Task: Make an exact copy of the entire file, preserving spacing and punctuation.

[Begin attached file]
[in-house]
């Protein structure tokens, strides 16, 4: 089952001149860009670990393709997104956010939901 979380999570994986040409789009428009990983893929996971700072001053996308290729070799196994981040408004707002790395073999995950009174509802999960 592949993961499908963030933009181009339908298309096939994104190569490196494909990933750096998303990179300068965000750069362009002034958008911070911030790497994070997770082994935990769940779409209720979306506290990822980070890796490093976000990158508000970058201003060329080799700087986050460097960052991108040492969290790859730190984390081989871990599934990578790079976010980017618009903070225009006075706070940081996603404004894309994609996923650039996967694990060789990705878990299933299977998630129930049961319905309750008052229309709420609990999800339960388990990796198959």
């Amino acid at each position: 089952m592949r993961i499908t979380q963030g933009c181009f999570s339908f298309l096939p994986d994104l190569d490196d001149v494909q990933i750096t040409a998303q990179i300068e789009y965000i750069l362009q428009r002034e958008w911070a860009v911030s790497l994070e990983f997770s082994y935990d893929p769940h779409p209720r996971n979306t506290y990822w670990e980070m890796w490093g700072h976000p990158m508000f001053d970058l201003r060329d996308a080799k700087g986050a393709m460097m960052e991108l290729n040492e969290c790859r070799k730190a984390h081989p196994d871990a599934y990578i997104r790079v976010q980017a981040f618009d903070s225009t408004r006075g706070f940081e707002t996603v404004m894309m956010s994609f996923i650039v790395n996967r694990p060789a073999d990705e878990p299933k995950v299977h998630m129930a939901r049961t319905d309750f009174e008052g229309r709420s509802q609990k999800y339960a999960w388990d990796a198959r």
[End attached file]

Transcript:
[in-house]
């Protein structure tokens, strides 16, 4: 089952001149860009670990393709997104956010939901 979380999570994986040409789009428009990983893929996971700072001053996308290729070799196994981040408004707002790395073999995950009174509802999960 592949993961499908963030933009181009339908298309096939994104190569490196494909990933750096998303990179300068965000750069362009002034958008911070911030790497994070997770082994935990769940779409209720979306506290990822980070890796490093976000990158508000970058201003060329080799700087986050460097960052991108040492969290790859730190984390081989871990599934990578790079976010980017618009903070225009006075706070940081996603404004894309994609996923650039996967694990060789990705878990299933299977998630129930049961319905309750008052229309709420609990999800339960388990990796198959």
């Amino acid at each position: 089952m592949r993961i499908t979380q963030g933009c181009f999570s339908f298309l096939p994986d994104l190569d490196d001149v494909q990933i750096t040409a998303q990179i300068e789009y965000i750069l362009q428009r002034e958008w911070a860009v911030s790497l994070e990983f997770s082994y935990d893929p769940h779409p209720r996971n979306t506290y990822w670990e980070m890796w490093g700072h976000p990158m508000f001053d970058l201003r060329d996308a080799k700087g986050a393709m460097m960052e991108l290729n040492e969290c790859r070799k730190a984390h081989p196994d871990a599934y990578i997104r790079v976010q980017a981040f618009d903070s225009t408004r006075g706070f940081e707002t996603v404004m894309m956010s994609f996923i650039v790395n996967r694990p060789a073999d990705e878990p299933k995950v299977h998630m129930a939901r049961t319905d309750f009174e008052g229309r709420s509802q609990k999800y339960a999960w388990d990796a198959r």